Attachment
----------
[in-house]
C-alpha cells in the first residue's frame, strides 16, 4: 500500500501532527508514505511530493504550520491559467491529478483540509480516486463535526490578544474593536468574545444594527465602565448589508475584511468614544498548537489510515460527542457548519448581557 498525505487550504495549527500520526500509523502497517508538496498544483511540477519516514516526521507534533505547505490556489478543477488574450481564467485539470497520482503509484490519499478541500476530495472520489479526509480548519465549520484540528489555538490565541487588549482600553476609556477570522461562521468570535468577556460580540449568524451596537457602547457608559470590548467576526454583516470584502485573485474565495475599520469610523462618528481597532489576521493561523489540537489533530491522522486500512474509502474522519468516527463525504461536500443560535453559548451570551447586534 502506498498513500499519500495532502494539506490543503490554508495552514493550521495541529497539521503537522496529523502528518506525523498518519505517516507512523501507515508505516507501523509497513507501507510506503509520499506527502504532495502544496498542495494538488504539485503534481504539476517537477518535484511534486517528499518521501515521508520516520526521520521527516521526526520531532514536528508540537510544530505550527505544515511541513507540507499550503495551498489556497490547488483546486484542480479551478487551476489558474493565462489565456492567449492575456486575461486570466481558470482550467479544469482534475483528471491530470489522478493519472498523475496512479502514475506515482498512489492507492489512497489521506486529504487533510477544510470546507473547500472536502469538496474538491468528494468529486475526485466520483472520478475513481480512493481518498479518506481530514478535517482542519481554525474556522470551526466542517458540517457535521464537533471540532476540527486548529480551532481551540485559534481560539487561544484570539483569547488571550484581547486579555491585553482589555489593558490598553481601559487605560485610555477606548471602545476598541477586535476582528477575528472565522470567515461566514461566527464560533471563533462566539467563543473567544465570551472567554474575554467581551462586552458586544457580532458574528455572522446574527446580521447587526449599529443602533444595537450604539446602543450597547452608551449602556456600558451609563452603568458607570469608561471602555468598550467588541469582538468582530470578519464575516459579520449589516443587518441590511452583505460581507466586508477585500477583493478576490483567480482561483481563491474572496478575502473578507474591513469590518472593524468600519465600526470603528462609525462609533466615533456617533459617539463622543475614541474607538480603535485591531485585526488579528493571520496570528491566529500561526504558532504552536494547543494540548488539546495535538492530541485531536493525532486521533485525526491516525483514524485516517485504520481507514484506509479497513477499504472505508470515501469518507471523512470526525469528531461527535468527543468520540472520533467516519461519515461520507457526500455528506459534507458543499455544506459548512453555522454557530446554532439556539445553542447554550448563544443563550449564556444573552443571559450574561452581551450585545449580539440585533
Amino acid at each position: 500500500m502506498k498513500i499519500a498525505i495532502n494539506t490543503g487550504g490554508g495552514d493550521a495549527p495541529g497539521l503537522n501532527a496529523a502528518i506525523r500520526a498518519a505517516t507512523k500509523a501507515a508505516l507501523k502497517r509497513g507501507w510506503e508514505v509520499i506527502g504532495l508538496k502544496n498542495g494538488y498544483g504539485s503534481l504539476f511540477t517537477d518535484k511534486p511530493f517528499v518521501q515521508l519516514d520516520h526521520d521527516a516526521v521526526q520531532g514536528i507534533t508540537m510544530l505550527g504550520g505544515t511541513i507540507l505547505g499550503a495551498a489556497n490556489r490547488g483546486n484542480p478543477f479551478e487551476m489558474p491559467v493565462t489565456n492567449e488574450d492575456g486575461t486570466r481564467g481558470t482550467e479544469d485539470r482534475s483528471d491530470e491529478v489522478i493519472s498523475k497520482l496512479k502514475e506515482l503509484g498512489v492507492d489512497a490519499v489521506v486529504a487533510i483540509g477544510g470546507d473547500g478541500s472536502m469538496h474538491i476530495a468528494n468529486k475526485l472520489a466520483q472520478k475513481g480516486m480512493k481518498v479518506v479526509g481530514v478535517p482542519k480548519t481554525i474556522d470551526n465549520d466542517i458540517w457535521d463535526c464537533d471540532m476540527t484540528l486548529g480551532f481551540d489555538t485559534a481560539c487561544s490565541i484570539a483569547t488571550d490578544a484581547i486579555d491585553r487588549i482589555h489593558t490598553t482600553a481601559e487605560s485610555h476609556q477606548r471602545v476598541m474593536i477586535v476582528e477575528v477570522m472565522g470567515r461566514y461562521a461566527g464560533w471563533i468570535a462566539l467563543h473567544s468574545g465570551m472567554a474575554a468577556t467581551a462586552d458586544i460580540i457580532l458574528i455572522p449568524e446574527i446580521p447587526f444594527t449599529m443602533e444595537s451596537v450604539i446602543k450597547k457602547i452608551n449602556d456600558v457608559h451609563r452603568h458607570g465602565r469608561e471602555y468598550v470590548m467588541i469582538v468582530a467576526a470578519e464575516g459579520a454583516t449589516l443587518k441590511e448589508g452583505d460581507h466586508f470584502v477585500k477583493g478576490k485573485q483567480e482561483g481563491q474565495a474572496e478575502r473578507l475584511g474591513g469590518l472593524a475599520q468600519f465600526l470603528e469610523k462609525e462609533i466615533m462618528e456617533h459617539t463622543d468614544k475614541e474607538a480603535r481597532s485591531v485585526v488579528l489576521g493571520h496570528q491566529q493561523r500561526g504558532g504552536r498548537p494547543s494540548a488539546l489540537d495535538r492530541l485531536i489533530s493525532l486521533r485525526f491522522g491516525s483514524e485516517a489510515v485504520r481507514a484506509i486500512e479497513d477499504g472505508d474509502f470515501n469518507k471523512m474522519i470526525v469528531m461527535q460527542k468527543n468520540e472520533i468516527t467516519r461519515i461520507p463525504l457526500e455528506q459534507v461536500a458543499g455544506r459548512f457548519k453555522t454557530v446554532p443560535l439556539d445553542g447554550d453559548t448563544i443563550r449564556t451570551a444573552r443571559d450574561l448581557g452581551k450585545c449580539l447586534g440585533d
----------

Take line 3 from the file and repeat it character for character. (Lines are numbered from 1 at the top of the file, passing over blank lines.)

Amino acid at each position: 500500500m502506498k498513500i499519500a498525505i495532502n494539506t490543503g487550504g490554508g495552514d493550521a495549527p495541529g497539521l503537522n501532527a496529523a502528518i506525523r500520526a498518519a505517516t507512523k500509523a501507515a508505516l507501523k502497517r509497513g507501507w510506503e508514505v509520499i506527502g504532495l508538496k502544496n498542495g494538488y498544483g504539485s503534481l504539476f511540477t517537477d518535484k511534486p511530493f517528499v518521501q515521508l519516514d520516520h526521520d521527516a516526521v521526526q520531532g514536528i507534533t508540537m510544530l505550527g504550520g505544515t511541513i507540507l505547505g499550503a495551498a489556497n490556489r490547488g483546486n484542480p478543477f479551478e487551476m489558474p491559467v493565462t489565456n492567449e488574450d492575456g486575461t486570466r481564467g481558470t482550467e479544469d485539470r482534475s483528471d491530470e491529478v489522478i493519472s498523475k497520482l496512479k502514475e506515482l503509484g498512489v492507492d489512497a490519499v489521506v486529504a487533510i483540509g477544510g470546507d473547500g478541500s472536502m469538496h474538491i476530495a468528494n468529486k475526485l472520489a466520483q472520478k475513481g480516486m480512493k481518498v479518506v479526509g481530514v478535517p482542519k480548519t481554525i474556522d470551526n465549520d466542517i458540517w457535521d463535526c464537533d471540532m476540527t484540528l486548529g480551532f481551540d489555538t485559534a481560539c487561544s490565541i484570539a483569547t488571550d490578544a484581547i486579555d491585553r487588549i482589555h489593558t490598553t482600553a481601559e487605560s485610555h476609556q477606548r471602545v476598541m474593536i477586535v476582528e477575528v477570522m472565522g470567515r461566514y461562521a461566527g464560533w471563533i468570535a462566539l467563543h473567544s468574545g465570551m472567554a474575554a468577556t467581551a462586552d458586544i460580540i457580532l458574528i455572522p449568524e446574527i446580521p447587526f444594527t449599529m443602533e444595537s451596537v450604539i446602543k450597547k457602547i452608551n449602556d456600558v457608559h451609563r452603568h458607570g465602565r469608561e471602555y468598550v470590548m467588541i469582538v468582530a467576526a470578519e464575516g459579520a454583516t449589516l443587518k441590511e448589508g452583505d460581507h466586508f470584502v477585500k477583493g478576490k485573485q483567480e482561483g481563491q474565495a474572496e478575502r473578507l475584511g474591513g469590518l472593524a475599520q468600519f465600526l470603528e469610523k462609525e462609533i466615533m462618528e456617533h459617539t463622543d468614544k475614541e474607538a480603535r481597532s485591531v485585526v488579528l489576521g493571520h496570528q491566529q493561523r500561526g504558532g504552536r498548537p494547543s494540548a488539546l489540537d495535538r492530541l485531536i489533530s493525532l486521533r485525526f491522522g491516525s483514524e485516517a489510515v485504520r481507514a484506509i486500512e479497513d477499504g472505508d474509502f470515501n469518507k471523512m474522519i470526525v469528531m461527535q460527542k468527543n468520540e472520533i468516527t467516519r461519515i461520507p463525504l457526500e455528506q459534507v461536500a458543499g455544506r459548512f457548519k453555522t454557530v446554532p443560535l439556539d445553542g447554550d453559548t448563544i443563550r449564556t451570551a444573552r443571559d450574561l448581557g452581551k450585545c449580539l447586534g440585533d